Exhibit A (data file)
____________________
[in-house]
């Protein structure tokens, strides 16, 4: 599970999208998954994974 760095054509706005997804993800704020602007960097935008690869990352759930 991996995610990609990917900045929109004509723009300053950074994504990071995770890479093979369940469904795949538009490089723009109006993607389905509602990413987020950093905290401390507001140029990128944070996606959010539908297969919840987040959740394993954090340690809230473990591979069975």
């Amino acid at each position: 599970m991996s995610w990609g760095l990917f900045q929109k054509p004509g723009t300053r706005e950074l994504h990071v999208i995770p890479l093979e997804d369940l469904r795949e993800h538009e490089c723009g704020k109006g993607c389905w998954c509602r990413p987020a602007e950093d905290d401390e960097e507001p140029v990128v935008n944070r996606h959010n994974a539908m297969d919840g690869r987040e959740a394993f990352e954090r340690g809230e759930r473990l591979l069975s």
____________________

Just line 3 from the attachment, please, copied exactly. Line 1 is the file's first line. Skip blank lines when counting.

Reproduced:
């Amino acid at each position: 599970m991996s995610w990609g760095l990917f900045q929109k054509p004509g723009t300053r706005e950074l994504h990071v999208i995770p890479l093979e997804d369940l469904r795949e993800h538009e490089c723009g704020k109006g993607c389905w998954c509602r990413p987020a602007e950093d905290d401390e960097e507001p140029v990128v935008n944070r996606h959010n994974a539908m297969d919840g690869r987040e959740a394993f990352e954090r340690g809230e759930r473990l591979l069975s």